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Oct 06, 2014
#7 had a wonderful relationship with Ace.
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Oct 05, 2014
Capaldi is a fantastic Doctor and Coleman is, by far, the best companion in the series. The episodes so far are a bit lackluster. I liked this episode though, except for that year 10 student. Gosh. Uninspired, boring character with no acting skills. Pointless.
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Oct 05, 2014
I've always thought the 7th Doctor's season was the worst and most divisive. And I thought the 1st Doctor was the most arrogant and patronizing incarnation ever. Capaldi has brought some of the classic Doctor aesthetic to the modern Doctor Who show. But I feel he's brought the best of that older Doctor; it's the writers who are bringing the wierdness to the story lines.
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Oct 11, 2014
Which 7th Doctor season? He had 3.
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Oct 13, 2014
All of them. The Trial of a Timelord was amazing in spite of Colin Baker, not because of him.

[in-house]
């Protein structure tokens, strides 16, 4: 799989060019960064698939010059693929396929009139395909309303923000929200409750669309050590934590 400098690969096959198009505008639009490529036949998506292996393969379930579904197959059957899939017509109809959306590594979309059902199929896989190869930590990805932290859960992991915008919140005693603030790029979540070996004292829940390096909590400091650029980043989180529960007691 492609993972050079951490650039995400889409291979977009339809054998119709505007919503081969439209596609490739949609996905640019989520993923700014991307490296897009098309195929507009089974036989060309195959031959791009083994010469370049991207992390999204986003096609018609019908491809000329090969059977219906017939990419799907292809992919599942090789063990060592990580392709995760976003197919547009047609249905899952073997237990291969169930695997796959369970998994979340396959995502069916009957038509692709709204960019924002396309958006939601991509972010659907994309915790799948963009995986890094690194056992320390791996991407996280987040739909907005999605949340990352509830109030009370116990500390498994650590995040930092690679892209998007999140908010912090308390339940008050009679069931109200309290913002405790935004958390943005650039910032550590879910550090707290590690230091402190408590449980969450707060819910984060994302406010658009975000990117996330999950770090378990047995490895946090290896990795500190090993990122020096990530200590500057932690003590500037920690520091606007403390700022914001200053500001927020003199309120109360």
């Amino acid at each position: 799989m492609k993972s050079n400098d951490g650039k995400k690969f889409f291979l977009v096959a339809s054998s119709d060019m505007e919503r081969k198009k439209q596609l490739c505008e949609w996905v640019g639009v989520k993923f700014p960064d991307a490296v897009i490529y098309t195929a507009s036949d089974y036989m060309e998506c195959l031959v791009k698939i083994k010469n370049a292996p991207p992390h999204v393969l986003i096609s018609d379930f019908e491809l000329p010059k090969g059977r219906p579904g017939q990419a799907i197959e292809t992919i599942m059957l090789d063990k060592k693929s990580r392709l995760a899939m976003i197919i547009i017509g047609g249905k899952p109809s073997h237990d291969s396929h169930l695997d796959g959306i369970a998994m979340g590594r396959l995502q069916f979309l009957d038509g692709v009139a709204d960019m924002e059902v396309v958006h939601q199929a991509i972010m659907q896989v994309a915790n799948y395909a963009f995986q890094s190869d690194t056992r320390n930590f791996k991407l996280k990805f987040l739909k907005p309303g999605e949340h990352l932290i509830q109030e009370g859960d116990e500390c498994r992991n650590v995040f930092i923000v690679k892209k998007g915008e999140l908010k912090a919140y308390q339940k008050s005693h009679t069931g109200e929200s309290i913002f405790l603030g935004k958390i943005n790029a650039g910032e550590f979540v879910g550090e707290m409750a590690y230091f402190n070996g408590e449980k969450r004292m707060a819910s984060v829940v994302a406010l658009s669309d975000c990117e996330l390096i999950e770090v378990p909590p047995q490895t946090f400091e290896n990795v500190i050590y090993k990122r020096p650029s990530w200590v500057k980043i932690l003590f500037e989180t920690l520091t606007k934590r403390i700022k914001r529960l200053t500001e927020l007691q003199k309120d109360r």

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Oct 05, 2014
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Oct 05, 2014
I don't know if it's the most divisive season, but it's for sure the most inconsistent. I can't believe how loose and uninterested on actually plotting a story this thing is, while still being so willing to zag when you'd expect it to zig and stop being self-congratulatory and predictable for a second.

It keeps making me very, very furstrated, to be perfectly honest, because it finally abandons the victory lap feel of the last few seasons, which felt like bad self-insertion fanfic... and instead it becomes so sloppy and indulgent that it feels like fan fiction anyway, just by virtue of being horribly plotted, rushed and unable to hold back and build a foundation for each episode instead of rushing for the payoffs.

Did we need a whole supporting cast of redshirts that just take the crew at face value and then die without anybody giving a crap? I actually think we did, but in that case, they were owed a story to be told. They were characters with nothing to do, because the show was too busy getting to the breakup scene that was clearly the only reason for the episode to exist.